It turns out, due to GDPR, that you should not use any ‘random’ Personal Identity Number values in your tests since the pins could actully belong to a real person. The Swedish National Tax Board that is in charge of the Personal Identity Numbers actually provide a list of valid numbers to use for testing purposes. To simplify the usage of these test numbers ActiveLogin.Identity actually provides access to the test numbers in the package ActiveLogin.Identity.Swedish.TestData. So we’ll use that package to ensure we are not using any ‘real’ pin numbers.

Using the TestData package we can get a random valid pin from: SwedishPersonalIdentityNumberTestData.getRandom(). Now let’s build our custom generator; In this case it is quite easy, we can use the generator computation expression from FsCheck and just call the getRandom-function.

// Gen<SwedishPersonalIdentityNumber>
let validPin() = gen { return SwedishPersonalIdentityNumberTestData.getRandom() }

FsCheck actually packages a generator together with a shrinker into something called an arbitrary instance. The shrinker has the following signature: 'a -> seq<'a> and takes an input and returns new values of the same type that are in some way ‘smaller’ that the original value. The shrinker is used when a test fails. FsCheck will then use the shrink the input and try again until it finds the smallest value that will cause the property to fail. I will not go further into the details of those concepts in this blog post, but feel free to take a deep dive into FsCheck’s documentation on generating test data. We actually don’t have to provide a shrinker, but we have to wrap our generator in the Arbitrary type like this:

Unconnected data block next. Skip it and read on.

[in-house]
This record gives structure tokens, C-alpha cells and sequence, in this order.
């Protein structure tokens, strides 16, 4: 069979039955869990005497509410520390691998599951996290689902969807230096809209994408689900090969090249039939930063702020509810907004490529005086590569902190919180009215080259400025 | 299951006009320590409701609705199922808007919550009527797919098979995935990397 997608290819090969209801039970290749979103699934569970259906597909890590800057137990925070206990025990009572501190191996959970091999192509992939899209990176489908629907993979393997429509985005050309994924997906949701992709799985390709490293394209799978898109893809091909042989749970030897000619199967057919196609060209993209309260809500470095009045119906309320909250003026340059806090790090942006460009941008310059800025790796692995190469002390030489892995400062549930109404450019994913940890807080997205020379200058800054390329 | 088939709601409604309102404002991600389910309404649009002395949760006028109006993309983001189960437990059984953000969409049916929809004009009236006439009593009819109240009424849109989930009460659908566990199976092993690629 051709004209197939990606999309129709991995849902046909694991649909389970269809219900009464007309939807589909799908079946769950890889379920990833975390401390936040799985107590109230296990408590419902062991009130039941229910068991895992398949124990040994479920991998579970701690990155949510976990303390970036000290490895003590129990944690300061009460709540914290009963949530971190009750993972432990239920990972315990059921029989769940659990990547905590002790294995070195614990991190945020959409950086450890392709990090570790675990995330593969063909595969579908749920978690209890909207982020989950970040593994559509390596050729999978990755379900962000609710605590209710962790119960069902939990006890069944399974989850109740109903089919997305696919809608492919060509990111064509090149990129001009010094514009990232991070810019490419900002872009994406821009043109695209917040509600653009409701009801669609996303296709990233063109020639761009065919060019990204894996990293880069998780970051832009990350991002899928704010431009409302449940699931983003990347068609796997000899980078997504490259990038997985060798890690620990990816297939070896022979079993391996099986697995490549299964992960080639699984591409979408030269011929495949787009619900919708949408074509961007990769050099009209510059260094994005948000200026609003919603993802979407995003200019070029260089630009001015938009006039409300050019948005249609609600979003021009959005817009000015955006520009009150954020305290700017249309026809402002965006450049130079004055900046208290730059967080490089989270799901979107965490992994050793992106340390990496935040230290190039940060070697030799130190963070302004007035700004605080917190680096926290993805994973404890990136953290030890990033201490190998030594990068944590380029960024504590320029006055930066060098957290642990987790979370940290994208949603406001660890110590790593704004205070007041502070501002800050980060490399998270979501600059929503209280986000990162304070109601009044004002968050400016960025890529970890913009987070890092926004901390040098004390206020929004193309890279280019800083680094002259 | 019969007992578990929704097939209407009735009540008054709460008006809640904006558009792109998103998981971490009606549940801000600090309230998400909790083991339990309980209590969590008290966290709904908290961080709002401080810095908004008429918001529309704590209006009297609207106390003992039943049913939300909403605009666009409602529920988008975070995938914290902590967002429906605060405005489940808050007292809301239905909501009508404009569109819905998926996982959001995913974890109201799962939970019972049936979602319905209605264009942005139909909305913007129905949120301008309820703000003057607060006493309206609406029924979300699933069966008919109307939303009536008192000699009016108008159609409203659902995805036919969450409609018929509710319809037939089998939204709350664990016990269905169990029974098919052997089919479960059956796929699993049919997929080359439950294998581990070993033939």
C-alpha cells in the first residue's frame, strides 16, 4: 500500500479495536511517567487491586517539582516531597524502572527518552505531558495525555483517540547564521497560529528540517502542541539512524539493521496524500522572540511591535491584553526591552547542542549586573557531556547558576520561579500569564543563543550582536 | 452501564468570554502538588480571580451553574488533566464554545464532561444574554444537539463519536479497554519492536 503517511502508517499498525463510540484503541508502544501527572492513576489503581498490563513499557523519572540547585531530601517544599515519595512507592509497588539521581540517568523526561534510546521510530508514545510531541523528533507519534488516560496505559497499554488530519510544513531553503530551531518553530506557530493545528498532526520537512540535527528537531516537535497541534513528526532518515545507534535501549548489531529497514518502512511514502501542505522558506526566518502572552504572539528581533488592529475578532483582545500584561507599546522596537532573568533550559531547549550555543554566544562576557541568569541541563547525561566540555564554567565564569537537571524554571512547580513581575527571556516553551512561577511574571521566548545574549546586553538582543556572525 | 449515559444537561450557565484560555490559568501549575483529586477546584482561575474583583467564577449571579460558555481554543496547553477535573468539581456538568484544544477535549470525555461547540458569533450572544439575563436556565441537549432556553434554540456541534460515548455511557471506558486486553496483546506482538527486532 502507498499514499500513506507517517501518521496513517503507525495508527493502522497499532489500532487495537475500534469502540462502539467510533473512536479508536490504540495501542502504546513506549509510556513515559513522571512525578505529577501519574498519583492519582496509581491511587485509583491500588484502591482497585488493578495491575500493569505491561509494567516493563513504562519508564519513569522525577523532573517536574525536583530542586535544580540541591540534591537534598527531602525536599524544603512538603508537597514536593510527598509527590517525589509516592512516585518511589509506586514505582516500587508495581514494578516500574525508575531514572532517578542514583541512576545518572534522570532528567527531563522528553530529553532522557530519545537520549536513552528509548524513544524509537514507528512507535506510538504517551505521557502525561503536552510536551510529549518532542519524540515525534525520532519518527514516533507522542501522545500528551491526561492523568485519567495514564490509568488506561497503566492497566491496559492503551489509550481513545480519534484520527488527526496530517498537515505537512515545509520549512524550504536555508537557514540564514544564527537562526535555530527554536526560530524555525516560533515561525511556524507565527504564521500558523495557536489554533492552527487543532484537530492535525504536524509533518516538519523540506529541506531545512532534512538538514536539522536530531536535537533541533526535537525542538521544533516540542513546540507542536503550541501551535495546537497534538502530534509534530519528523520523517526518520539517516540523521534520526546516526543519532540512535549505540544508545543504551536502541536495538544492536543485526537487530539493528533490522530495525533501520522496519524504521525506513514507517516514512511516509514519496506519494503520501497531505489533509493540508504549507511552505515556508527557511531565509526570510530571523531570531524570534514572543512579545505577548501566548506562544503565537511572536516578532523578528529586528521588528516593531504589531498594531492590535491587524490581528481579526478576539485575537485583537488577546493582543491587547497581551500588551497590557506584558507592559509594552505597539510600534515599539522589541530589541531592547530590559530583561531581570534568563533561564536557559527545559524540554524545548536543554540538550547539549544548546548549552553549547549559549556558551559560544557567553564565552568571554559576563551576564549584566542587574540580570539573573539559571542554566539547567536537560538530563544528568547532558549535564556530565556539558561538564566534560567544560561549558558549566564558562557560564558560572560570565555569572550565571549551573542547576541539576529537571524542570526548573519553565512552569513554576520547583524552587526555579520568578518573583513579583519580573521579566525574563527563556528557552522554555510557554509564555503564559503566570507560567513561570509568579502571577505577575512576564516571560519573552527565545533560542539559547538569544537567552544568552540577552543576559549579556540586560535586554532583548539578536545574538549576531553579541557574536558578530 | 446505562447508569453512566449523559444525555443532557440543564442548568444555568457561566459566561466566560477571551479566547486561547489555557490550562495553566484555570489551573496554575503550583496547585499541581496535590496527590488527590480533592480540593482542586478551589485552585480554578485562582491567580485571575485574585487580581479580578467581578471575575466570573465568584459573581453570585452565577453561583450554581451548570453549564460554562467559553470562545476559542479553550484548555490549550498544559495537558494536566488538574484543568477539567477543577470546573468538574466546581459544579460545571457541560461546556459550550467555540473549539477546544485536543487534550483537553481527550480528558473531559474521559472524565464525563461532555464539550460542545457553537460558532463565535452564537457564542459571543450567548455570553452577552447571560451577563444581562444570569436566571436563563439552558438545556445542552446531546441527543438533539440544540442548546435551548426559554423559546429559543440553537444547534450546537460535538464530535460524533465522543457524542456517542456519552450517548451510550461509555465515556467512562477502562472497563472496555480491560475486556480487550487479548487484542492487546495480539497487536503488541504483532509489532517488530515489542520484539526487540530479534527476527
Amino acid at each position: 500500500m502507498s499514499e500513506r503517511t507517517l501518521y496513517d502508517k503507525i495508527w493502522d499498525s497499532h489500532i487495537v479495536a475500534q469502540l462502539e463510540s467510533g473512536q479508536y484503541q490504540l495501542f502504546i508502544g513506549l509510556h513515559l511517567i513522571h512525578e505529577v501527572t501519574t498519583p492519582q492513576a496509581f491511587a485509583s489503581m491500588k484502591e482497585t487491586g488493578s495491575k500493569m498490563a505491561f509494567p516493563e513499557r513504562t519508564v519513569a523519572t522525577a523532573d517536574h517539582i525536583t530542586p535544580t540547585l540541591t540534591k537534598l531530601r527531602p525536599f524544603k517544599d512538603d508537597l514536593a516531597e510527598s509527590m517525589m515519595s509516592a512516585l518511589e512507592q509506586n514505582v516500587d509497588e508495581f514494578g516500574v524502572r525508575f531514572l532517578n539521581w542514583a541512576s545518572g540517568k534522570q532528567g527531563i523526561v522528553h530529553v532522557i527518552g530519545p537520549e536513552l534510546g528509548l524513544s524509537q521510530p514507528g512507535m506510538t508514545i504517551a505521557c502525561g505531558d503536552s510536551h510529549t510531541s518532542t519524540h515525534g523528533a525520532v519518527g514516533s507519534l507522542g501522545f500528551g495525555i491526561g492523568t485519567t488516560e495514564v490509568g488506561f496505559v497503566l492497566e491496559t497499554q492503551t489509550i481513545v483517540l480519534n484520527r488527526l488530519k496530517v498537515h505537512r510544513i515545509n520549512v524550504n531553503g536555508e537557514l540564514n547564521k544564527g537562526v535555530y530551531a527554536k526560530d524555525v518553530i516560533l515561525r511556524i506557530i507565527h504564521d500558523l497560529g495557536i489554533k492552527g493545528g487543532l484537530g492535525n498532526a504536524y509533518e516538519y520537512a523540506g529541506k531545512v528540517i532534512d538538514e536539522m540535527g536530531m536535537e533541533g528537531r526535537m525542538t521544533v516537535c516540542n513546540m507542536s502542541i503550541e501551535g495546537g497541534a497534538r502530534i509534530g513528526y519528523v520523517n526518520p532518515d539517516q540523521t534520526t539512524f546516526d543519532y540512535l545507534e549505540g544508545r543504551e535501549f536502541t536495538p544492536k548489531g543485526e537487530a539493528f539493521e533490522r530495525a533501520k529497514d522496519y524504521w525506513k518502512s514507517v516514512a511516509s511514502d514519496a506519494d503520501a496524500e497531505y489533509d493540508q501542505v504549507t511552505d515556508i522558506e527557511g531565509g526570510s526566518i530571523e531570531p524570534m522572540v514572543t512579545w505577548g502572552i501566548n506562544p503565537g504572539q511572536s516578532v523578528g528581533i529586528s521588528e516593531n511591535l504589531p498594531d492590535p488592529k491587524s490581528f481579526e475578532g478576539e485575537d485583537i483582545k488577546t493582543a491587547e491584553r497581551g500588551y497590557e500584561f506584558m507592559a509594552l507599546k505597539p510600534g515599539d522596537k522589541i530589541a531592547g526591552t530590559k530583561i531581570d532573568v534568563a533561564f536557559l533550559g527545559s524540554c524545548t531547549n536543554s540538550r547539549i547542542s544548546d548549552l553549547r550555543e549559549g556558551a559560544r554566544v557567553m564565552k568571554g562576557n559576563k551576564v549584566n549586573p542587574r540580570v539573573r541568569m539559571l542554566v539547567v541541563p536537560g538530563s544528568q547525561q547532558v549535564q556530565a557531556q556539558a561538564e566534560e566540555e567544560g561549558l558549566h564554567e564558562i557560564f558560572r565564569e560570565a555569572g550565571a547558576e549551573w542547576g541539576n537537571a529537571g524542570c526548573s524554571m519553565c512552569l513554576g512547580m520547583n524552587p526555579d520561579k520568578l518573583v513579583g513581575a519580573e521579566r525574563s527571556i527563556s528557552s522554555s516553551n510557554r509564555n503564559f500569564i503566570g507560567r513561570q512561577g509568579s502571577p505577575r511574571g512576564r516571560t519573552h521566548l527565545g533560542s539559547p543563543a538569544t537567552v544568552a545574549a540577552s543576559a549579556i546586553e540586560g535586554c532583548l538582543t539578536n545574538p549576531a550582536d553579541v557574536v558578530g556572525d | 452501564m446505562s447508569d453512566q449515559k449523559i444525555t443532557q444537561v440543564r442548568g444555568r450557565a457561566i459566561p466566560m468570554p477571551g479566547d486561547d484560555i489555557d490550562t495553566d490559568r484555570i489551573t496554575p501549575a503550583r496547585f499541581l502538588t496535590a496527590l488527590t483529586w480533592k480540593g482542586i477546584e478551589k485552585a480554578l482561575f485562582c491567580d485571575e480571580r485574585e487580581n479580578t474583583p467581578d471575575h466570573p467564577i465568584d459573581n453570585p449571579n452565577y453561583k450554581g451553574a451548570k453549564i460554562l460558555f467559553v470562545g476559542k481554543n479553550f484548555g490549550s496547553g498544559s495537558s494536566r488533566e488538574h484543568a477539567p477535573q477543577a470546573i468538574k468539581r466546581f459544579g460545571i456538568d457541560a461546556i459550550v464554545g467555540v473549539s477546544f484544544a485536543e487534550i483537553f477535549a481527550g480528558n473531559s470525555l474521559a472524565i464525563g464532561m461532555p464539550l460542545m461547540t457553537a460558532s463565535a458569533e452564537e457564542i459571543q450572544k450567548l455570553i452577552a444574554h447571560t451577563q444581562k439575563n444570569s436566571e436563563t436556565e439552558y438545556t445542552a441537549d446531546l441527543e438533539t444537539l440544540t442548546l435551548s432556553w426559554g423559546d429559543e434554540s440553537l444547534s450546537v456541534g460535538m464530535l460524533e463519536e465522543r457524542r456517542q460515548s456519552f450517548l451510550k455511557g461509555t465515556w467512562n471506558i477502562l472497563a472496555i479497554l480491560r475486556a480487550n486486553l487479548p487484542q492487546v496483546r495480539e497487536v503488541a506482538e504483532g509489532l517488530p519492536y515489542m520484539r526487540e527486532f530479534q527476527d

// Arbitrary<SwedishPersonalIdentityNumber>
let validPin() = gen { 
    return SwedishPersonalIdentityNumberTestData.getRandom() } 
    |> Arb.fromGen

Using our custom generator

To use the generator we need to configure Expecto to use it.

type IdentityNumberGenerators() =
    static member ValidPin() : Arbitrary<SwedishPersonalIdentityNumberValues> = validPin()
let config = 
    { FsCheckConfig.defaultConfig with arbitrary = [ typeof<IdentityNumberGenerators> ] } 

testPropertyWithConfig config "roundtrip for 12 digit string" <| fun pin ->
    |> SwedishPersonalIdentityNumber.to12DigitString
    |> SwedishPersonalIdentityNumber.parse =! Ok pin

We can run that test and now it will pass:

[17:25:26 INF] EXPECTO? Running tests...
[17:25:27 INF] EXPECTO! 1 tests run in 00:00:01.0833124 for miscellaneous – 1 passed, 0 ignored, 0 failed, 0 errored. Success!

Let’s refactor the test and add a helper function.

let config = 
    { FsCheckConfig.defaultConfig with arbitrary = [ typeof<IdentityNumberGenerators> ]} 
let testProp = testPropertyWithConfig config

testProp "roundtrip for 12 digit string" <| fun pin ->
    |> SwedishPersonalIdentityNumber.to12DigitString
    |> SwedishPersonalIdentityNumber.parse =! Ok pin

And if we run that test it still passes.

So what we have now is a passing property test that shows us that we can parse a valid 12 digit string, and that the to12DigitString function is working as expected. This one test actually has the same coverage as about 25 of our original example based tests.

Adding type safety to our generators